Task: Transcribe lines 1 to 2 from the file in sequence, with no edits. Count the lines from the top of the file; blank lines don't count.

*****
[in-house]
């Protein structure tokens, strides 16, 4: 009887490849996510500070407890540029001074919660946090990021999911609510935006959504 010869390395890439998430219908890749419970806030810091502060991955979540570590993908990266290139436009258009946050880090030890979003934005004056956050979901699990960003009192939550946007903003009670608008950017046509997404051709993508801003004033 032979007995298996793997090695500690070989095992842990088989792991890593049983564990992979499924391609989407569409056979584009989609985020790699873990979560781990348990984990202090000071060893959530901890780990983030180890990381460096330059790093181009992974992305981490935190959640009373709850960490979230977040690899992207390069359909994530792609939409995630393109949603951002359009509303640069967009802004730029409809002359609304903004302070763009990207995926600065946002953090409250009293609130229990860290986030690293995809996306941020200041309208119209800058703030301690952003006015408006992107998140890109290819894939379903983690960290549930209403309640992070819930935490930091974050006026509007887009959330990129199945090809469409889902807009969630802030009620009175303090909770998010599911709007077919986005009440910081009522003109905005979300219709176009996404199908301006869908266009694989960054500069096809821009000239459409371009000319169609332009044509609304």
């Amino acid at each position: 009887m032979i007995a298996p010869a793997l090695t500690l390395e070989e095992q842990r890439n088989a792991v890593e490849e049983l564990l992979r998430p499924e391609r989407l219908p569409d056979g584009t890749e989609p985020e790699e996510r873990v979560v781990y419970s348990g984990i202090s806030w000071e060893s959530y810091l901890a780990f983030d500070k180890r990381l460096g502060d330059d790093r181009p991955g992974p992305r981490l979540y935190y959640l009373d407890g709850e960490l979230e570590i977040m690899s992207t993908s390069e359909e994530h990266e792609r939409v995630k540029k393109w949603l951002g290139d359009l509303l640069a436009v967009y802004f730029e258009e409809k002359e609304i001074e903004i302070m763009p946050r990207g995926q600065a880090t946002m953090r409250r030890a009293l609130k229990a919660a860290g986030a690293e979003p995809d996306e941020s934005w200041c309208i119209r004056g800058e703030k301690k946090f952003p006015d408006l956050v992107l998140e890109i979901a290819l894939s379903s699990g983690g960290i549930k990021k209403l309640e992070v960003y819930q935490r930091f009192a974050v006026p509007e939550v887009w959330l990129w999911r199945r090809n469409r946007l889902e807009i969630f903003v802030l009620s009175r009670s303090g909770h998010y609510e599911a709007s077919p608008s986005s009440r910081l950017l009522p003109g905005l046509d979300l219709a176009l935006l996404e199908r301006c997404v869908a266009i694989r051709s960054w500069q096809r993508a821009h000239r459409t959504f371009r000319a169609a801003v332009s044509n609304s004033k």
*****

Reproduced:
[in-house]
């Protein structure tokens, strides 16, 4: 009887490849996510500070407890540029001074919660946090990021999911609510935006959504 010869390395890439998430219908890749419970806030810091502060991955979540570590993908990266290139436009258009946050880090030890979003934005004056956050979901699990960003009192939550946007903003009670608008950017046509997404051709993508801003004033 032979007995298996793997090695500690070989095992842990088989792991890593049983564990992979499924391609989407569409056979584009989609985020790699873990979560781990348990984990202090000071060893959530901890780990983030180890990381460096330059790093181009992974992305981490935190959640009373709850960490979230977040690899992207390069359909994530792609939409995630393109949603951002359009509303640069967009802004730029409809002359609304903004302070763009990207995926600065946002953090409250009293609130229990860290986030690293995809996306941020200041309208119209800058703030301690952003006015408006992107998140890109290819894939379903983690960290549930209403309640992070819930935490930091974050006026509007887009959330990129199945090809469409889902807009969630802030009620009175303090909770998010599911709007077919986005009440910081009522003109905005979300219709176009996404199908301006869908266009694989960054500069096809821009000239459409371009000319169609332009044509609304």